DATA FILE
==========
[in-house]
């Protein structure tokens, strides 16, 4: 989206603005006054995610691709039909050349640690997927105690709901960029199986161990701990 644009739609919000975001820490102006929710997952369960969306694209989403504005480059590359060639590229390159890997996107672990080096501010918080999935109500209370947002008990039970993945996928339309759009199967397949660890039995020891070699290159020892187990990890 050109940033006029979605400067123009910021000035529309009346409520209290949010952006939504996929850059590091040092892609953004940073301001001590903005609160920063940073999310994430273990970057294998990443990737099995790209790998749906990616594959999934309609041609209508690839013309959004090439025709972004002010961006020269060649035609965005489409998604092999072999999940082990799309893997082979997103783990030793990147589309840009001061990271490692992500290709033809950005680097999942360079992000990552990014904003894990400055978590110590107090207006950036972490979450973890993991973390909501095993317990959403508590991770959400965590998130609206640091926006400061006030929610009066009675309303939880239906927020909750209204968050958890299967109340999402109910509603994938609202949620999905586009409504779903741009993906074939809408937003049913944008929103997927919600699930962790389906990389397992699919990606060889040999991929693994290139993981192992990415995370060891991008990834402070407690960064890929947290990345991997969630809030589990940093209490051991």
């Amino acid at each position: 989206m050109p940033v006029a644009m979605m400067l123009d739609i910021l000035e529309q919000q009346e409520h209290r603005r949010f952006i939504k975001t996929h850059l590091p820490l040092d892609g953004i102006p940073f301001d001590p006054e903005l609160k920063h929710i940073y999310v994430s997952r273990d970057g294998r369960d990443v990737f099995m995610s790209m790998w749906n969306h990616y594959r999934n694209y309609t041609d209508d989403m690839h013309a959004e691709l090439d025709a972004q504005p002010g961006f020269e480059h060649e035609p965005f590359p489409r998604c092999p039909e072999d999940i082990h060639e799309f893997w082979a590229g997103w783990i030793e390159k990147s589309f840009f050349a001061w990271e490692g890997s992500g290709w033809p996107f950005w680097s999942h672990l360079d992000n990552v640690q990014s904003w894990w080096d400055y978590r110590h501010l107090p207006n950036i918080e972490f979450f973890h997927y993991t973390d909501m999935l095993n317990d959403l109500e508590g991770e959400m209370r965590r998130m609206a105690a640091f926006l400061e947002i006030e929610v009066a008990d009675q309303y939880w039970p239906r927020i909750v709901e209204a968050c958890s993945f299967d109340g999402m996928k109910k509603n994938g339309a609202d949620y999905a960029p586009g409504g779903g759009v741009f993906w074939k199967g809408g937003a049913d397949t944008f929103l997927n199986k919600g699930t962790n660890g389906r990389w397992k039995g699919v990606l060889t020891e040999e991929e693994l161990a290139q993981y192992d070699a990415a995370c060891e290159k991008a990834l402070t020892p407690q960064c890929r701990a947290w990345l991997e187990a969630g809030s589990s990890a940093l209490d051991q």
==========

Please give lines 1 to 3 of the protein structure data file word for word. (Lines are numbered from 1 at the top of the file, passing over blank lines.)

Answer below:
[in-house]
């Protein structure tokens, strides 16, 4: 989206603005006054995610691709039909050349640690997927105690709901960029199986161990701990 644009739609919000975001820490102006929710997952369960969306694209989403504005480059590359060639590229390159890997996107672990080096501010918080999935109500209370947002008990039970993945996928339309759009199967397949660890039995020891070699290159020892187990990890 050109940033006029979605400067123009910021000035529309009346409520209290949010952006939504996929850059590091040092892609953004940073301001001590903005609160920063940073999310994430273990970057294998990443990737099995790209790998749906990616594959999934309609041609209508690839013309959004090439025709972004002010961006020269060649035609965005489409998604092999072999999940082990799309893997082979997103783990030793990147589309840009001061990271490692992500290709033809950005680097999942360079992000990552990014904003894990400055978590110590107090207006950036972490979450973890993991973390909501095993317990959403508590991770959400965590998130609206640091926006400061006030929610009066009675309303939880239906927020909750209204968050958890299967109340999402109910509603994938609202949620999905586009409504779903741009993906074939809408937003049913944008929103997927919600699930962790389906990389397992699919990606060889040999991929693994290139993981192992990415995370060891991008990834402070407690960064890929947290990345991997969630809030589990940093209490051991």
């Amino acid at each position: 989206m050109p940033v006029a644009m979605m400067l123009d739609i910021l000035e529309q919000q009346e409520h209290r603005r949010f952006i939504k975001t996929h850059l590091p820490l040092d892609g953004i102006p940073f301001d001590p006054e903005l609160k920063h929710i940073y999310v994430s997952r273990d970057g294998r369960d990443v990737f099995m995610s790209m790998w749906n969306h990616y594959r999934n694209y309609t041609d209508d989403m690839h013309a959004e691709l090439d025709a972004q504005p002010g961006f020269e480059h060649e035609p965005f590359p489409r998604c092999p039909e072999d999940i082990h060639e799309f893997w082979a590229g997103w783990i030793e390159k990147s589309f840009f050349a001061w990271e490692g890997s992500g290709w033809p996107f950005w680097s999942h672990l360079d992000n990552v640690q990014s904003w894990w080096d400055y978590r110590h501010l107090p207006n950036i918080e972490f979450f973890h997927y993991t973390d909501m999935l095993n317990d959403l109500e508590g991770e959400m209370r965590r998130m609206a105690a640091f926006l400061e947002i006030e929610v009066a008990d009675q309303y939880w039970p239906r927020i909750v709901e209204a968050c958890s993945f299967d109340g999402m996928k109910k509603n994938g339309a609202d949620y999905a960029p586009g409504g779903g759009v741009f993906w074939k199967g809408g937003a049913d397949t944008f929103l997927n199986k919600g699930t962790n660890g389906r990389w397992k039995g699919v990606l060889t020891e040999e991929e693994l161990a290139q993981y192992d070699a990415a995370c060891e290159k991008a990834l402070t020892p407690q960064c890929r701990a947290w990345l991997e187990a969630g809030s589990s990890a940093l209490d051991q």